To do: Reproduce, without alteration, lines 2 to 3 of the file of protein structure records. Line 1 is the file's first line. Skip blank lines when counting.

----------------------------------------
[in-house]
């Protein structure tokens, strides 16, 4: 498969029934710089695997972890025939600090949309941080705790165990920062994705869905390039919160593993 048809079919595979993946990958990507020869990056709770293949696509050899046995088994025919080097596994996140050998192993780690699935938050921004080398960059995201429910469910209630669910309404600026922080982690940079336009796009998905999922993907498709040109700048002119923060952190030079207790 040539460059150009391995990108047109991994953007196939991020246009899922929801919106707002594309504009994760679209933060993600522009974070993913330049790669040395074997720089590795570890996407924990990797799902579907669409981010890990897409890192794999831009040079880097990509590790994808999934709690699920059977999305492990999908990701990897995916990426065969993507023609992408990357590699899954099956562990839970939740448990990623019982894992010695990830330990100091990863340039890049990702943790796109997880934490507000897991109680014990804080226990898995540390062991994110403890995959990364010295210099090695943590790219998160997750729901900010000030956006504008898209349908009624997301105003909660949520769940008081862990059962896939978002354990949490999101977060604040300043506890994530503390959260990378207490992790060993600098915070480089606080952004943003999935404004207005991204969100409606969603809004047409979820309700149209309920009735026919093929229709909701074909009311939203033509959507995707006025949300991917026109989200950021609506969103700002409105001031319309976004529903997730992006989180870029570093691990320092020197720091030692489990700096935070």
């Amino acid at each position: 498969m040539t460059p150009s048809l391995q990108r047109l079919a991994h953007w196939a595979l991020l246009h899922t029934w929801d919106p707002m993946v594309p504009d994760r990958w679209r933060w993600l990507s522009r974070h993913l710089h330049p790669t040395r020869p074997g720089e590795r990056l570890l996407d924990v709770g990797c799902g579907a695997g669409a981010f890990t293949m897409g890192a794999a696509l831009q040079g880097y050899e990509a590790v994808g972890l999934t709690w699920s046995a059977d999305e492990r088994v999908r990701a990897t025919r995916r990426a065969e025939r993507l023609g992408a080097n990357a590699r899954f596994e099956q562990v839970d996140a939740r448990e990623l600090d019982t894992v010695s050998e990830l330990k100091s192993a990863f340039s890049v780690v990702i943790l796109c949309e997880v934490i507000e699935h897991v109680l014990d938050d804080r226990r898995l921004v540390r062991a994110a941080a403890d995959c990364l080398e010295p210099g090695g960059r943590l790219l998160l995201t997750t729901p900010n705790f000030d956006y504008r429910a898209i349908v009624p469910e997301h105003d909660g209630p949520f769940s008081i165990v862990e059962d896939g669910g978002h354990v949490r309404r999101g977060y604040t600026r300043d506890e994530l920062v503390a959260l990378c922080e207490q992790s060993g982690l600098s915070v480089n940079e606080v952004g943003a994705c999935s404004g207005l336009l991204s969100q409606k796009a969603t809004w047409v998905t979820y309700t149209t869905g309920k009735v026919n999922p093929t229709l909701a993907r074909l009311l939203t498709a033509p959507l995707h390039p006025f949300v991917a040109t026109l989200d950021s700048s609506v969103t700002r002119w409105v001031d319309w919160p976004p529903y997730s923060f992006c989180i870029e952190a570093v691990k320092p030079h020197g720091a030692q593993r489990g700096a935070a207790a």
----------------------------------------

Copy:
């Protein structure tokens, strides 16, 4: 498969029934710089695997972890025939600090949309941080705790165990920062994705869905390039919160593993 048809079919595979993946990958990507020869990056709770293949696509050899046995088994025919080097596994996140050998192993780690699935938050921004080398960059995201429910469910209630669910309404600026922080982690940079336009796009998905999922993907498709040109700048002119923060952190030079207790 040539460059150009391995990108047109991994953007196939991020246009899922929801919106707002594309504009994760679209933060993600522009974070993913330049790669040395074997720089590795570890996407924990990797799902579907669409981010890990897409890192794999831009040079880097990509590790994808999934709690699920059977999305492990999908990701990897995916990426065969993507023609992408990357590699899954099956562990839970939740448990990623019982894992010695990830330990100091990863340039890049990702943790796109997880934490507000897991109680014990804080226990898995540390062991994110403890995959990364010295210099090695943590790219998160997750729901900010000030956006504008898209349908009624997301105003909660949520769940008081862990059962896939978002354990949490999101977060604040300043506890994530503390959260990378207490992790060993600098915070480089606080952004943003999935404004207005991204969100409606969603809004047409979820309700149209309920009735026919093929229709909701074909009311939203033509959507995707006025949300991917026109989200950021609506969103700002409105001031319309976004529903997730992006989180870029570093691990320092020197720091030692489990700096935070």
């Amino acid at each position: 498969m040539t460059p150009s048809l391995q990108r047109l079919a991994h953007w196939a595979l991020l246009h899922t029934w929801d919106p707002m993946v594309p504009d994760r990958w679209r933060w993600l990507s522009r974070h993913l710089h330049p790669t040395r020869p074997g720089e590795r990056l570890l996407d924990v709770g990797c799902g579907a695997g669409a981010f890990t293949m897409g890192a794999a696509l831009q040079g880097y050899e990509a590790v994808g972890l999934t709690w699920s046995a059977d999305e492990r088994v999908r990701a990897t025919r995916r990426a065969e025939r993507l023609g992408a080097n990357a590699r899954f596994e099956q562990v839970d996140a939740r448990e990623l600090d019982t894992v010695s050998e990830l330990k100091s192993a990863f340039s890049v780690v990702i943790l796109c949309e997880v934490i507000e699935h897991v109680l014990d938050d804080r226990r898995l921004v540390r062991a994110a941080a403890d995959c990364l080398e010295p210099g090695g960059r943590l790219l998160l995201t997750t729901p900010n705790f000030d956006y504008r429910a898209i349908v009624p469910e997301h105003d909660g209630p949520f769940s008081i165990v862990e059962d896939g669910g978002h354990v949490r309404r999101g977060y604040t600026r300043d506890e994530l920062v503390a959260l990378c922080e207490q992790s060993g982690l600098s915070v480089n940079e606080v952004g943003a994705c999935s404004g207005l336009l991204s969100q409606k796009a969603t809004w047409v998905t979820y309700t149209t869905g309920k009735v026919n999922p093929t229709l909701a993907r074909l009311l939203t498709a033509p959507l995707h390039p006025f949300v991917a040109t026109l989200d950021s700048s609506v969103t700002r002119w409105v001031d319309w919160p976004p529903y997730s923060f992006c989180i870029e952190a570093v691990k320092p030079h020197g720091a030692q593993r489990g700096a935070a207790a």